By Benjamin Goad - 03/12/14 01:35 PM EDT
Labor Secretary Thomas PerezThomas E. PerezClinton’s top five vice presidential picks Government social programs: Triumph of hope over evidence Labor’s 'wasteful spending and mismanagement” at Workers’ Comp MORE defended the White House push to raise the minimum wage from criticism Wednesday that it would cost the economy jobs.
Perez, testifying before a Senate panel, maintained that increasing the minimum wage to $10.10 an hour would lift millions of people out of poverty.
Last raised in 2009, the minimum wage is currently set at $7.25. A bump to $10.10 would represent the largest single increase in the history of the wage.
Republicans on the panel panned the proposal, pointing to a February report issued by the nonpartisan Congressional Budget Office, which concluded that the action could cost the U.S. economy half a million jobs.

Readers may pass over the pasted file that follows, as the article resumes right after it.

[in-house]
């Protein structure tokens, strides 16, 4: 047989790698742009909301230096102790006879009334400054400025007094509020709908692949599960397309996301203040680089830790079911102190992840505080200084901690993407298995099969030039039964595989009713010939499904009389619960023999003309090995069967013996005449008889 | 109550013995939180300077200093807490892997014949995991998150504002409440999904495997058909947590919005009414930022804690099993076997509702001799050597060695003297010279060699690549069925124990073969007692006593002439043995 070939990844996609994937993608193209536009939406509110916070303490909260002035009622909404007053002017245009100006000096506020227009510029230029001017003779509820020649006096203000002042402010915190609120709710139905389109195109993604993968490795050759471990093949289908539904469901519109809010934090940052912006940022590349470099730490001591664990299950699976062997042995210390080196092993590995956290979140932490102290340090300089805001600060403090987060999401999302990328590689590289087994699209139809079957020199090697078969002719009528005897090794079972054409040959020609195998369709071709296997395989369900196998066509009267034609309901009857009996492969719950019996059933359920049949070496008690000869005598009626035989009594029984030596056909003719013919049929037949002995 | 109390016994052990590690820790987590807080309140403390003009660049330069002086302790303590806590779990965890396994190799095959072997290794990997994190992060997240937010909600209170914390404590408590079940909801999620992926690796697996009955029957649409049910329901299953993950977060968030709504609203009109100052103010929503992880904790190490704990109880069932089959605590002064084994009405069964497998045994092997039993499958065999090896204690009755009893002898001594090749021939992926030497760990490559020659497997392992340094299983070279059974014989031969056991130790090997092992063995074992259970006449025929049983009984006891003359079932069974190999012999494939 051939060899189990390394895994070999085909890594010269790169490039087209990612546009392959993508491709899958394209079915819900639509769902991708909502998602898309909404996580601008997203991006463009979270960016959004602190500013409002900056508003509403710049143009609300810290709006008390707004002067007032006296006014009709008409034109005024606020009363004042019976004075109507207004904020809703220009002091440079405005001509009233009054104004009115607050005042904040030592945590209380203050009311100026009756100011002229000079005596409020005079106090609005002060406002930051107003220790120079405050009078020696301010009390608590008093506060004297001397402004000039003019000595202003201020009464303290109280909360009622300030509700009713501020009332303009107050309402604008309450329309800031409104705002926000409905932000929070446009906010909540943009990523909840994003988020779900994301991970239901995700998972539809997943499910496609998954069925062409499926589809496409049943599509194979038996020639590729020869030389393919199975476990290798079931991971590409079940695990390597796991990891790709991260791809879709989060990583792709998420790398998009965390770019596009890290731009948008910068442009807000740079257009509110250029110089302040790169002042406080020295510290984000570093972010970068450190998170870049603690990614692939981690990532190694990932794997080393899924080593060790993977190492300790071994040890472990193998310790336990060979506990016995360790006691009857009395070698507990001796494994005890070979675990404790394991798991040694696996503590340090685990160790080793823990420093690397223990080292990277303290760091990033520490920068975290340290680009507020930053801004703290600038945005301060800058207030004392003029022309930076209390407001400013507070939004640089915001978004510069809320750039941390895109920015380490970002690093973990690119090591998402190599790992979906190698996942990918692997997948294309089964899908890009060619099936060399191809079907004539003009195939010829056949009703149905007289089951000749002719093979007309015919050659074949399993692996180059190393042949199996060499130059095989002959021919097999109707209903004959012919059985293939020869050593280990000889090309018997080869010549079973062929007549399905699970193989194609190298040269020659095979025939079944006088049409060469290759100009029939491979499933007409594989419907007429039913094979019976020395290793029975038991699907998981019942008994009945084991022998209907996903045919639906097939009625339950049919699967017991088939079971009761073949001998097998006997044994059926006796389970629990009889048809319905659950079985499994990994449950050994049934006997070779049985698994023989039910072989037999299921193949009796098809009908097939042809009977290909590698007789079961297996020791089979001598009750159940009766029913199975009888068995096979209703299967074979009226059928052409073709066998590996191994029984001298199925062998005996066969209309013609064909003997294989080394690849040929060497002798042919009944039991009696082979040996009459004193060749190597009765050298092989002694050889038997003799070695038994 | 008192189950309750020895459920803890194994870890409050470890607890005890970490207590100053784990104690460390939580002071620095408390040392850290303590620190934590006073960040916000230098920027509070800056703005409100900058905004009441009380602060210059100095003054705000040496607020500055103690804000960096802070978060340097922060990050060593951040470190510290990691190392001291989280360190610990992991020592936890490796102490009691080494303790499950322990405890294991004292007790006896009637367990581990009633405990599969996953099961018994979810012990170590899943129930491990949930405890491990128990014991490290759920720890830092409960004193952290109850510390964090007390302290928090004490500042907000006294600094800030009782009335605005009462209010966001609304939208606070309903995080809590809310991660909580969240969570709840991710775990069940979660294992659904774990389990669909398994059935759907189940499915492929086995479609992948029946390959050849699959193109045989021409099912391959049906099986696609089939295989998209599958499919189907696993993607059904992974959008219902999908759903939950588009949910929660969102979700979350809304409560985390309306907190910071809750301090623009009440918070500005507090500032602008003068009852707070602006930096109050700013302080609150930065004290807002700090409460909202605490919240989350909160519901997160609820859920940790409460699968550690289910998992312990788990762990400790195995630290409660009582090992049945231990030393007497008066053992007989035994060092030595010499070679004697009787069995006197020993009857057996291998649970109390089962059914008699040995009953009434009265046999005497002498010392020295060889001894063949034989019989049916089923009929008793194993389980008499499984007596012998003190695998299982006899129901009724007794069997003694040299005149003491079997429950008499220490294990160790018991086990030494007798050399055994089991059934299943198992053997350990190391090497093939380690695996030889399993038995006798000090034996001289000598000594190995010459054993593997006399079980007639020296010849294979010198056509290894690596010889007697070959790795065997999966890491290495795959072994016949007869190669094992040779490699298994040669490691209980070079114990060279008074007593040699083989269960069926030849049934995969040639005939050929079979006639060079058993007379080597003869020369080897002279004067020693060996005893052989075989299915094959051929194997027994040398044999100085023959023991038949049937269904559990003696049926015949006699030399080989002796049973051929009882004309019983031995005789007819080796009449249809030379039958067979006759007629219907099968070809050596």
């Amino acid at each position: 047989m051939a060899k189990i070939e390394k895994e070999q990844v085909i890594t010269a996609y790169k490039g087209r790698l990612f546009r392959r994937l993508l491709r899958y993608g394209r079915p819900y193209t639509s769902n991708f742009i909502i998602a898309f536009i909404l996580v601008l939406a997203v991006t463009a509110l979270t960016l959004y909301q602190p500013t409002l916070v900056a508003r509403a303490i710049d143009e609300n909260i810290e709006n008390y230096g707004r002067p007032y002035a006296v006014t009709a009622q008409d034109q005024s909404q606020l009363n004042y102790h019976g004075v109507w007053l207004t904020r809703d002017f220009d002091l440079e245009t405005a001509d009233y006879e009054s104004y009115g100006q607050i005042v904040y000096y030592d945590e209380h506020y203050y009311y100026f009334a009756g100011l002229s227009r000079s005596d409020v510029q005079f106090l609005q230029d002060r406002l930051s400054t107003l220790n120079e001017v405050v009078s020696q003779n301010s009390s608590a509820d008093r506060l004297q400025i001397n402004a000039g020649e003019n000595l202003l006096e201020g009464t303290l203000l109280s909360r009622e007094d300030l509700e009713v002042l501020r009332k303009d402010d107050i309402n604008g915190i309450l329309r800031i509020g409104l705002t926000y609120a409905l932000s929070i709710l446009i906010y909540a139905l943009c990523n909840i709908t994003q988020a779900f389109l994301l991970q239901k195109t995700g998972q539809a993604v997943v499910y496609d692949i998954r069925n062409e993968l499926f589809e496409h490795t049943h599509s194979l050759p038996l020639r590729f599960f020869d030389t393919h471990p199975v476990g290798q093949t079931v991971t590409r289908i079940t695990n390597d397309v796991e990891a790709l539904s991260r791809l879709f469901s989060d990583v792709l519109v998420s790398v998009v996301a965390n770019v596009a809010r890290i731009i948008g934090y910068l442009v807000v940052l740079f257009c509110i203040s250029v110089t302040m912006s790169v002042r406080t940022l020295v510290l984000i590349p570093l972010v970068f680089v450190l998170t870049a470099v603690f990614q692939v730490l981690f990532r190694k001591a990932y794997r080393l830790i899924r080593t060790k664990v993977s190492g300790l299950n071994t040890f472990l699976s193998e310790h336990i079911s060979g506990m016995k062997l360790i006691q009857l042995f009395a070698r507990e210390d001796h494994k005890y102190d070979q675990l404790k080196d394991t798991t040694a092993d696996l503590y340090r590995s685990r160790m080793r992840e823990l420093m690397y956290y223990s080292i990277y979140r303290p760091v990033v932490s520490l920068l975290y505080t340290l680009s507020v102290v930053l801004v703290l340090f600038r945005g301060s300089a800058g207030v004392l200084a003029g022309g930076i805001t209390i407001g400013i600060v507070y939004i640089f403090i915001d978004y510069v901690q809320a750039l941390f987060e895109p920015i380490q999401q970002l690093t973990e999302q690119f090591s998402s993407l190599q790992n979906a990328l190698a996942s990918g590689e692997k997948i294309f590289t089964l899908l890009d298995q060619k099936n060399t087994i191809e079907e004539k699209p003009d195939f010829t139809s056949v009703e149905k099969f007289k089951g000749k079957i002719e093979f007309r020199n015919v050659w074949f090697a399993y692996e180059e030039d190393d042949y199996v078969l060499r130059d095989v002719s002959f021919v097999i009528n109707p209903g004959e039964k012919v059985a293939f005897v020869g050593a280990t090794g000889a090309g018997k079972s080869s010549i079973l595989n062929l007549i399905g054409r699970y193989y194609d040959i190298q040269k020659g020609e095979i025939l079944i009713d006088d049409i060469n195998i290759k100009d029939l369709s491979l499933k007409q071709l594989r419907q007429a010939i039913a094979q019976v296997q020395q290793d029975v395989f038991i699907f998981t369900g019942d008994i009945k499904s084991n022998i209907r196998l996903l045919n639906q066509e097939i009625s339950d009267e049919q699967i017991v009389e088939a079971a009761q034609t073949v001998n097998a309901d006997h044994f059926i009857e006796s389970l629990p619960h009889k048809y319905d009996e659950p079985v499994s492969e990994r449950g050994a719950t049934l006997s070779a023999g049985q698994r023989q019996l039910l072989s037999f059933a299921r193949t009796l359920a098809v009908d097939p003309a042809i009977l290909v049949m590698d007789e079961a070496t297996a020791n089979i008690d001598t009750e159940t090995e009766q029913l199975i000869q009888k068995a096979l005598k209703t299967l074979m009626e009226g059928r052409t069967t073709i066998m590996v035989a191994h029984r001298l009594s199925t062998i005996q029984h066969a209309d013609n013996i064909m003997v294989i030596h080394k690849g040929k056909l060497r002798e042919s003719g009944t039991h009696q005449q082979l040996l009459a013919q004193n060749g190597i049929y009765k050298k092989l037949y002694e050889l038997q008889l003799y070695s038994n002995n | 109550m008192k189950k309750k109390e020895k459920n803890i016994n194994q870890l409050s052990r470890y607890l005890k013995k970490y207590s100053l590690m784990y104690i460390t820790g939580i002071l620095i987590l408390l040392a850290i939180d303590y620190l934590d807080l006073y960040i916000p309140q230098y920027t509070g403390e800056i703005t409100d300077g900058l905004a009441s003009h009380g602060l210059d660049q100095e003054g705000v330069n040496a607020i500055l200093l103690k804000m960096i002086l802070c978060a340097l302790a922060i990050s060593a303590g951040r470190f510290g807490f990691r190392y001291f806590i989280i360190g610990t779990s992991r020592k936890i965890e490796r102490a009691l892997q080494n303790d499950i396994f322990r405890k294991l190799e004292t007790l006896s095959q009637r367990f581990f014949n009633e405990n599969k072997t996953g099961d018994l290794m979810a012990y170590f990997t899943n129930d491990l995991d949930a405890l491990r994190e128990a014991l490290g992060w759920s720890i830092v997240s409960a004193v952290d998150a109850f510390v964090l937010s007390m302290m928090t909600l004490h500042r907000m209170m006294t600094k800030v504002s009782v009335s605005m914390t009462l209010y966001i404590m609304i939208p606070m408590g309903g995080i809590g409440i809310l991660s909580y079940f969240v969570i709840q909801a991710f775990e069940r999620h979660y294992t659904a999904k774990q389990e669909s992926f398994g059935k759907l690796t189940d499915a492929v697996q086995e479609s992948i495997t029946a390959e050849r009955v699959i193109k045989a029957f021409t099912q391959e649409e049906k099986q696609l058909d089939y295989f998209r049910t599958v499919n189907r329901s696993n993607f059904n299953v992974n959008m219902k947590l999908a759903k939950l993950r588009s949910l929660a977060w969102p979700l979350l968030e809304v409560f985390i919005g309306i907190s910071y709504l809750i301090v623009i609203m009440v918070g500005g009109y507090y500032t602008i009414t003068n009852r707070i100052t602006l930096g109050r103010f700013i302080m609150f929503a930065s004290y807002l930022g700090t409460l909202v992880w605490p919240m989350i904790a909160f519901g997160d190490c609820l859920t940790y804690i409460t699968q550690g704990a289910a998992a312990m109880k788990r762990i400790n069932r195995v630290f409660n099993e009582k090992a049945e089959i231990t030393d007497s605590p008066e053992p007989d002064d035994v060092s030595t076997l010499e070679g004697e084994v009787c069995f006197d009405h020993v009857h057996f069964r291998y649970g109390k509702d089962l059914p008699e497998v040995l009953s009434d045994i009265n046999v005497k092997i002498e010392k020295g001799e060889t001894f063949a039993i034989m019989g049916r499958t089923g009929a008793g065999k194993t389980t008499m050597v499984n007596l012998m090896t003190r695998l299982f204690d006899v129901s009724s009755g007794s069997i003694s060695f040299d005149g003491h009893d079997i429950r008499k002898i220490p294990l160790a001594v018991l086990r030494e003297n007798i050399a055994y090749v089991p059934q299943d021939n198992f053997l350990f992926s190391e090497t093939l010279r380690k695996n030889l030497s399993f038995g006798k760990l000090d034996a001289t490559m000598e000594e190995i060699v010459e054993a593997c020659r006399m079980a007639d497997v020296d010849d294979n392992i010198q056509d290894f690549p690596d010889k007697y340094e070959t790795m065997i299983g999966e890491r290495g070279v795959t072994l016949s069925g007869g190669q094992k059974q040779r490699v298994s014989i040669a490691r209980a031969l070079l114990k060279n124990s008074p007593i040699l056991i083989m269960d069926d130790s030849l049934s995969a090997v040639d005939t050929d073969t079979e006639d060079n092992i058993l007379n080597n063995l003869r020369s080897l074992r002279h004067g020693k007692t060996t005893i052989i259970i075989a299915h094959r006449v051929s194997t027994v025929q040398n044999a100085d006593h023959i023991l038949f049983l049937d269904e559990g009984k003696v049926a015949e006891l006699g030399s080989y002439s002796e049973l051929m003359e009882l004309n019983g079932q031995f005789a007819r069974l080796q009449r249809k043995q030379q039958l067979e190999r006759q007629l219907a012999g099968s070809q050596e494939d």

“If the issue is jobs, than couldn’t we come up with a better proposal than one that the CBO said would cost 500,000 jobs?” asked Tennessee Sen. Lamar Alexander, the panel’s top Republican.
Perez disputed the CBO’s job loss estimates, and emphasized other portions of the report, which predicted that raising the wage would benefit 25 million people and pull nearly a million out of poverty.
The administration’s estimates are higher. It predicts that a wage hike would lift two million workers above the poverty line.
Earlier this year, President Obama effectively lifted the minimum wage for the employees of federal contractors as part of his “year of action” on issues where Congress fails to act.
An across-the-board wage increase would require legislation.
“The only thing left is for action to come from these halls,” Perez told the committee.